500,000 gallons of sewage spill into San Diego Bay

Faye Wescott, Assistant Editor

On January 18th, a malfunction at a wastewater station in San Diego caused a pumping system to fail in shutting down for almost half an hour. Half a million gallons of raw sewage has now contaminated portions of the local bay and shoreline, making certain areas temporarily uninhabitable for both humans and sea life. 

Instead of flowing into a treatment plant, this malfunction caused the waste to spill out of manholes and into storm drains leading to San Diego Bay. This spill devastated over six miles of shoreline, which have now been closed until further treatment. 

Authorities confirmed that this system defect occurred within the Point Loma Wastewater Treatment Plant, which treats the waste of millions of the county’s residents per day. 

“The Point Loma Wastewater Treatment Plant treats approximately 175 million gallons of wastewater per day generated in a 450-square-mile area by more than 2.2 million residents,” The City of San Diego said. “Located on a 40-acre site on the bluffs of Point Loma, the Plant has a treatment capacity of 240 million gallons per day.”

Not only has this impacted the citizens of San Diego but the local sea life along the coast and bay. Studies have shown that sewage and other man-made toxins have detrimental effects on marine organisms and even oceanic processes.

Wastewater transports pathogens, nutrients, contaminants, and solids into the ocean that can cause coral bleaching and disease and mortality for coral, fish, and shellfish,” Reef Resilience Network said. “Wastewater pollution can also alter ocean temperature, pH, salinity, and oxygen levels, disrupting biological processes and physical environments essential to marine life.”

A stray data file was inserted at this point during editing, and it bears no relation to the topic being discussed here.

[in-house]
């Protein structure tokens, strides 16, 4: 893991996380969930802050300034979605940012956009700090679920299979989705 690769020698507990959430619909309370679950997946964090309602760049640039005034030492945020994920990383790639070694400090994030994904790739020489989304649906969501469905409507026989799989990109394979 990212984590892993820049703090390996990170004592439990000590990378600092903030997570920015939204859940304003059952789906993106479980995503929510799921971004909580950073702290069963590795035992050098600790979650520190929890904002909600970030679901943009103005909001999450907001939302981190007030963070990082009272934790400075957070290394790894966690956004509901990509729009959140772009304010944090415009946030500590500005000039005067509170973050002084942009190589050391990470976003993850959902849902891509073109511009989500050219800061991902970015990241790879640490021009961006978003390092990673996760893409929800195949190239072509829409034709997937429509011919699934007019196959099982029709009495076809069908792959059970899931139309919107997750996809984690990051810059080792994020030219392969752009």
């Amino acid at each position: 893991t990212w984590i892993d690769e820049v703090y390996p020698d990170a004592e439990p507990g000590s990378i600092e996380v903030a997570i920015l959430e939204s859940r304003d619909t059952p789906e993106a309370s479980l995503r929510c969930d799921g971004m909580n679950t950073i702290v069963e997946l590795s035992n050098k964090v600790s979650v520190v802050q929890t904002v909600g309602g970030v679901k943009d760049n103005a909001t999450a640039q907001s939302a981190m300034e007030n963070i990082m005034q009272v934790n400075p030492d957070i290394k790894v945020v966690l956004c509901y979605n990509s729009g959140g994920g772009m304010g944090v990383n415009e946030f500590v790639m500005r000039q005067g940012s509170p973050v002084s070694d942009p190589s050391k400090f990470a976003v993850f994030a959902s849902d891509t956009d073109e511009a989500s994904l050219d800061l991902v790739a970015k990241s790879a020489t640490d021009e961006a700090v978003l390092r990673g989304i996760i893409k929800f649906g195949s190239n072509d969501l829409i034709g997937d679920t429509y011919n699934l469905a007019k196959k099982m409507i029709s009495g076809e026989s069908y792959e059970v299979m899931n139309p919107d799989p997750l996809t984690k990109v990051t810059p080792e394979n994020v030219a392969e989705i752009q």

While having destructive effects on sealife, these raw contaminants can also be harmful to humans. This recent spill can put citizens at risk for many diseases and long-term dangers if not treated properly.

“Exposure to sewage-polluted water is the most common source of illness in recreational water users, even swallowing a small amount may induce sickness,” Beachapedi said. “Sewage often contains the disease-causing pathogens previously mentioned (bacteria, viruses, and protozoa).”

Since the spill, clean-up work has begun to decontaminate the exposed areas. But as of February 6th, the shorelines of Coronado running all the way to the Tijuana River contain bacteria levels that continue to exceed state standards. 

“The closures will remain intact until daily testing shows the bacteria is within state-allowed thresholds,” San Diego Union Tribune said.